“I remember seeing the movie and crying at the end of it,” Susan Stroman says of Tim Burton’s 2003 film Big Fish. “And I don’t cry that much at movies. I’m a theater gal.”
Stroman, the five-time Tony Award–winning director and choreographer known for work like The Producers and The Scottsboro Boys, is addressing a crowd of reporters and group-sales reps at a February preview event for the new musical adaptation of Big Fish. With a book by John August (who also adapted the screenplay from Daniel Wallace’s 1998 novel) and music and lyrics by Andrew Lippa (The Wild Party, The Addams Family), the show has a five-week tryout at Chicago’s Oriental Theatre this spring in advance of a planned October opening on Broadway.
Like the movie and the novel, Big Fish the musical concerns Edward Bloom, a Southern traveling salesman and teller of tall tales who’s now on his deathbed. Edward’s adult son, Will, long skeptical of his father’s stories, tries to reconcile their strained relationship. “The thing of course that I most connected with is it’s about storytelling,” Stroman, 58, says at the preview at Michigan Avenue’s Pritzker Military Library. “And for those of us who create for the theater, we are storytellers. And in the end, this story is about how storytellers never die.”
“This is about someone who tells ‘big fish’ stories, and you’re not sure if they’re true or if he’s exaggerating,” Stroman says later, on the phone from New York, where the show is rehearsing. “Everything about the piece is life-affirming. It’s about how important it is to pass on these stories from generation to generation.”
Like the film, the musical moves back and forth in time between the ailing, older Edward and his stories of his experiences as a young man. But unlike in Burton’s version, which split the role between Albert Finney and Ewan McGregor, Edward is played throughout by 46-year-old Tony winner Norbert Leo Butz.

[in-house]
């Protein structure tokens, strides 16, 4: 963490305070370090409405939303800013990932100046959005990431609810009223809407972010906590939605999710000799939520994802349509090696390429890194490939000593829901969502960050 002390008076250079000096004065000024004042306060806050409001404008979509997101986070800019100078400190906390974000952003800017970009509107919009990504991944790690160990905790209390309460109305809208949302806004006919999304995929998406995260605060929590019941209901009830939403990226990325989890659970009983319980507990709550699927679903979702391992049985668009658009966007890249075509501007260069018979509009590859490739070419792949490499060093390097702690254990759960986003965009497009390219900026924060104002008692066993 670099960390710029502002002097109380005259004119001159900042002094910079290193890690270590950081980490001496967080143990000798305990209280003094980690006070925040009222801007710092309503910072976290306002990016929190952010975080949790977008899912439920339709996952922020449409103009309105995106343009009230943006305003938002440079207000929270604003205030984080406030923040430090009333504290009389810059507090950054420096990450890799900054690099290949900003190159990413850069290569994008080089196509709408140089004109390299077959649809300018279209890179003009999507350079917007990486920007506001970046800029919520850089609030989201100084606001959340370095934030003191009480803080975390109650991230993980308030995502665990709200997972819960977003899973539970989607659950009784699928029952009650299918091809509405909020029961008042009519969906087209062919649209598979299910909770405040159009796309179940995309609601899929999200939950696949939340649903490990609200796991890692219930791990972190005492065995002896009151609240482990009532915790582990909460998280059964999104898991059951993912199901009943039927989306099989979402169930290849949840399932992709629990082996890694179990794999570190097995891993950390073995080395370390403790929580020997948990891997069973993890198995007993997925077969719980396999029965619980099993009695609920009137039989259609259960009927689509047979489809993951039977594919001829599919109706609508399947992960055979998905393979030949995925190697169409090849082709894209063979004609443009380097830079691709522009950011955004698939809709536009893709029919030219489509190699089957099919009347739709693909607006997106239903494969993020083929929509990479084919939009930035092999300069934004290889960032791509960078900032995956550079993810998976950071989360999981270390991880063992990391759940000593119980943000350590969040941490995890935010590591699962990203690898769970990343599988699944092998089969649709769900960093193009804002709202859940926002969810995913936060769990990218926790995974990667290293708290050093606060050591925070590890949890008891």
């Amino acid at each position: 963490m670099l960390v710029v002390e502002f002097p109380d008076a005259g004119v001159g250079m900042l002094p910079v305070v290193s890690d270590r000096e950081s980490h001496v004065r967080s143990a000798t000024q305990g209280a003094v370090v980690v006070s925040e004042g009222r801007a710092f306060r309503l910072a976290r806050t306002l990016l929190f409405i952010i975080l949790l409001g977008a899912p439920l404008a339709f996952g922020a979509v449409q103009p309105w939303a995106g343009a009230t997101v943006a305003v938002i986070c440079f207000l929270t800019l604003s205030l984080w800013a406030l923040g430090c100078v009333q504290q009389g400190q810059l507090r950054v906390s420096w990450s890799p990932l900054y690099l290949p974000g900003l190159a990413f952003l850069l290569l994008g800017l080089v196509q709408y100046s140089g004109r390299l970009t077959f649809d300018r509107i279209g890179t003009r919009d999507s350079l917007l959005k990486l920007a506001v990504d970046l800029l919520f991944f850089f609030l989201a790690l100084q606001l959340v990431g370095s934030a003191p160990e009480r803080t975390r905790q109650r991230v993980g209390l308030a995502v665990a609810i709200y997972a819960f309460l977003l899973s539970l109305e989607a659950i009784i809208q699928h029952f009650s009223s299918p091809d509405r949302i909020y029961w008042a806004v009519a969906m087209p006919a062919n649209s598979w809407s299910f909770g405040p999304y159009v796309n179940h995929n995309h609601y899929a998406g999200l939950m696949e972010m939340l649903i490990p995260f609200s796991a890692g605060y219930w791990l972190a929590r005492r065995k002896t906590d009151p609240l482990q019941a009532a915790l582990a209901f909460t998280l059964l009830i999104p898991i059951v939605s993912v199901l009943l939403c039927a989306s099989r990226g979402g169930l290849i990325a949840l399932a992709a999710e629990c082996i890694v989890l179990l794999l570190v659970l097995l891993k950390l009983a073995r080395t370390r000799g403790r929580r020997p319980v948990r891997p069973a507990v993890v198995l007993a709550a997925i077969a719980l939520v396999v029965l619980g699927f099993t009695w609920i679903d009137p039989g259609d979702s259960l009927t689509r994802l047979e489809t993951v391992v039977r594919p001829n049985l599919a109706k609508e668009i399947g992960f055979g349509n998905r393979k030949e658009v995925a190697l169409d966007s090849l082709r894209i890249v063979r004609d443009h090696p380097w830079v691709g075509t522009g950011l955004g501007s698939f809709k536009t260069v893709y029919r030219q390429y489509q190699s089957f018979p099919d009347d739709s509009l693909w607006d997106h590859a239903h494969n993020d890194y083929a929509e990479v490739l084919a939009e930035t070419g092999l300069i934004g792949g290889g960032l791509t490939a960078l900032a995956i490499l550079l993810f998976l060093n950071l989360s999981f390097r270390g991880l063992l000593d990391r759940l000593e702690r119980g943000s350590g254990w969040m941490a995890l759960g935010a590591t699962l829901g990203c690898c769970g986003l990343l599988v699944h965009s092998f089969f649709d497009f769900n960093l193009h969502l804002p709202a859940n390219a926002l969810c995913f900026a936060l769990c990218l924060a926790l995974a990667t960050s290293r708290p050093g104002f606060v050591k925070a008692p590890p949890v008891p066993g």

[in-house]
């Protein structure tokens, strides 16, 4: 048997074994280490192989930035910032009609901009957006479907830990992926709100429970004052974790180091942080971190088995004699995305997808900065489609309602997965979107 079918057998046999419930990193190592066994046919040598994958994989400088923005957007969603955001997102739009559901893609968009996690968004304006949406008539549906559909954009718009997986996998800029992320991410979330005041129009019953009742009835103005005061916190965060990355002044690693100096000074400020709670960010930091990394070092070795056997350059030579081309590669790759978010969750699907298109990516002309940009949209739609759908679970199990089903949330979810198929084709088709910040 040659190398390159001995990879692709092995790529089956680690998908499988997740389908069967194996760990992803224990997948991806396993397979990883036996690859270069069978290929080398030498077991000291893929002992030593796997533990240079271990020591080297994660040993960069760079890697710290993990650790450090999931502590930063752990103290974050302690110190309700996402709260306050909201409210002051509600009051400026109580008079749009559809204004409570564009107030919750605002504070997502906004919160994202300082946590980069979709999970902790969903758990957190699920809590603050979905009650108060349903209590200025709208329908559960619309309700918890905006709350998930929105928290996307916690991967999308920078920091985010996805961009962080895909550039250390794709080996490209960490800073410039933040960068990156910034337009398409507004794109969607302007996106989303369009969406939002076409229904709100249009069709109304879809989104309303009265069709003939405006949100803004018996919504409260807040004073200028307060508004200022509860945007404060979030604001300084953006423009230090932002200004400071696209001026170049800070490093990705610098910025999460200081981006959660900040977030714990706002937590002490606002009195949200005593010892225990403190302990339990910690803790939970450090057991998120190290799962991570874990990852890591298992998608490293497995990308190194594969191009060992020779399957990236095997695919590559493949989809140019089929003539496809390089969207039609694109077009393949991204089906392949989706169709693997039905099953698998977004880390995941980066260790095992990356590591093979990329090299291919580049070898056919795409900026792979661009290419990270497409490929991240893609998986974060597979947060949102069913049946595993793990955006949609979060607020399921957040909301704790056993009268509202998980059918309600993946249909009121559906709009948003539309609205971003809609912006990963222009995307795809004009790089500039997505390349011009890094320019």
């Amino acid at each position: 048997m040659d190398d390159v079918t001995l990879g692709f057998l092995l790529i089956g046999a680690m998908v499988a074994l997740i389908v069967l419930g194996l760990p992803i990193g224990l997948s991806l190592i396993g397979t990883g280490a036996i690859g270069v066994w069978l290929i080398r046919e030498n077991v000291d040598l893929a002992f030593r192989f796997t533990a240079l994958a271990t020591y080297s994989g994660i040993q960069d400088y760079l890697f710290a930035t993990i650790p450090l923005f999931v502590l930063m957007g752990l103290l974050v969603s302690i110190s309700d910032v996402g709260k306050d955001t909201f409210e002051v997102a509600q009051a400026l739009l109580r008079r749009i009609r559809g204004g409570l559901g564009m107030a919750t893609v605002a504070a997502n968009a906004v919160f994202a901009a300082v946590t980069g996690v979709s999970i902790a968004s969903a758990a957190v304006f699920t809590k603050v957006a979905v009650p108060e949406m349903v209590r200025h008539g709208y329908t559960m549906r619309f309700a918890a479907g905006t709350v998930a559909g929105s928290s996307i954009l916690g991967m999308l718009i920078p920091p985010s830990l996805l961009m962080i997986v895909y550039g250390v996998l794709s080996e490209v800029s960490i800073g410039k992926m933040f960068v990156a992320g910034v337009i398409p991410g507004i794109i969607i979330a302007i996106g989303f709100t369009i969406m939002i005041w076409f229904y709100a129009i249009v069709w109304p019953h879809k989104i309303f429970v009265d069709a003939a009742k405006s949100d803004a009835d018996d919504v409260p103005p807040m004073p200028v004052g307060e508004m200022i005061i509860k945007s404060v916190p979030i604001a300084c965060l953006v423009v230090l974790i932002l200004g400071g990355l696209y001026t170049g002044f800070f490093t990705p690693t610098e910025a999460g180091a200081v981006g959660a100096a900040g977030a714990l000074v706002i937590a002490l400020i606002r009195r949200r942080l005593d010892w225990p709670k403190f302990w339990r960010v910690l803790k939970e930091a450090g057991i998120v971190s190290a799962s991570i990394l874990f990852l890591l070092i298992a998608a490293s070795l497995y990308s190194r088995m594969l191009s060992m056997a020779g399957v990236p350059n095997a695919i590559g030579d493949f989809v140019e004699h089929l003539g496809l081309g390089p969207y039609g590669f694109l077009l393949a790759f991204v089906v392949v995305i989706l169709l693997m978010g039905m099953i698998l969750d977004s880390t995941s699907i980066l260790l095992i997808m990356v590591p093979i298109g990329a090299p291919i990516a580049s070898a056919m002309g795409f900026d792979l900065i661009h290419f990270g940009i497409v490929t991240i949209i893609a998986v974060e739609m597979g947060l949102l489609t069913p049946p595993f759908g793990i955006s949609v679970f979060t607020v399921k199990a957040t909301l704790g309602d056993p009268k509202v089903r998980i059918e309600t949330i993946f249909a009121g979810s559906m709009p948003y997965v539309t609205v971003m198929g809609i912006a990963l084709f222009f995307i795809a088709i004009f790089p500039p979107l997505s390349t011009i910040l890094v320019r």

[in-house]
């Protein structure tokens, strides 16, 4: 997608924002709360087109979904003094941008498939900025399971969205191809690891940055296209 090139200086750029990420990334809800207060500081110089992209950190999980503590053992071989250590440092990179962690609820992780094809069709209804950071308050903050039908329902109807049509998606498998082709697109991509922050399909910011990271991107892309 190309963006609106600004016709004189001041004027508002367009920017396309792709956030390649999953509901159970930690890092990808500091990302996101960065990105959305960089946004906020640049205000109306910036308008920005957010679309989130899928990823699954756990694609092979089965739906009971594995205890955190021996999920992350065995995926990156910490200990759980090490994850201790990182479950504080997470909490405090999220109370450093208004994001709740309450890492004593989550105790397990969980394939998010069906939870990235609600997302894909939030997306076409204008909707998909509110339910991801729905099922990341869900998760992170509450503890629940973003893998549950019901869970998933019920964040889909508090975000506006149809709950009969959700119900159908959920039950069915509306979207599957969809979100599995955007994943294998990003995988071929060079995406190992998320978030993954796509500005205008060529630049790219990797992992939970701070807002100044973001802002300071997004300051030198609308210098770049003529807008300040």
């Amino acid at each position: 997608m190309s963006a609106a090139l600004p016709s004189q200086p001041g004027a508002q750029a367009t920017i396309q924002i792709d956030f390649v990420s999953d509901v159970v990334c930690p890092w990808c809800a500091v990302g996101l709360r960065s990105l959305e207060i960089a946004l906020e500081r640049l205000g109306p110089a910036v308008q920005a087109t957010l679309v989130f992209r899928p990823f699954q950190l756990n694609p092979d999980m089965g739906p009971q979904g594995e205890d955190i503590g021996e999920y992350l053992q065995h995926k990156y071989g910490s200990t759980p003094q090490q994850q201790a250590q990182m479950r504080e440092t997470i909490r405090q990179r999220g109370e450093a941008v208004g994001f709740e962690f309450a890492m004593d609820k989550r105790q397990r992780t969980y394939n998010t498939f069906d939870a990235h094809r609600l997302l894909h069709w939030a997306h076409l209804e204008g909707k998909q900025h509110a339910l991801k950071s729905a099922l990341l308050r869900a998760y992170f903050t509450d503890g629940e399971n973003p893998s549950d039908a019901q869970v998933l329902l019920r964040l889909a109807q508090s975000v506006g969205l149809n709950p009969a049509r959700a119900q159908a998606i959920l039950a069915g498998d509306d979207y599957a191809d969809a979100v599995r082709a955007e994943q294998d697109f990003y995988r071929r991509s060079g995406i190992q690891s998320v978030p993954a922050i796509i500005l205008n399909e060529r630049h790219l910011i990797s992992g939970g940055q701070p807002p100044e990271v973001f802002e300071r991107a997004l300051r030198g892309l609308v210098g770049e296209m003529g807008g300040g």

“That’s something you really can’t do in movies unless you have lots of prosthetic makeup and tricks,” Stroman says. “But in the theater, it’s very natural to take on that theatrical invention. It’s a theatrical device that an audience really invests in; it’s all done physically. Norbert can be quite heroic and barrel-chested when he’s young, and when he’s an older man his whole body takes on that persona. It’s a wonderful acting treat.”
Tony-nominated actor and Northwestern alum Kate Baldwin, 37, who plays Edward’s wife, Sandra, effuses about Lippa’s score. At the February preview, she and Butz performed a gentle ballad, “Time Stops,” depicting Edward and Sandra’s love-at-first-sight meeting.
“I’ve always thought that Andrew was incredibly smart and had a wonderful pop influence—like, he has a really good sense of what a hook in a song can do and what a groove in a song can do to please your ear and keep you interested in the song,” Baldwin says. “And on top of that, he tells a really good story lyrically.”
“The music is very romantic because Edward Bloom is a romantic,” Stroman says. “And Andrew, I think, is writing about what he knows because he sees a lot of himself in these characters. It’s remarkable work coming out of him—beautiful songs.”
Big Fish begins previews Tuesday 2 at the Oriental Theatre.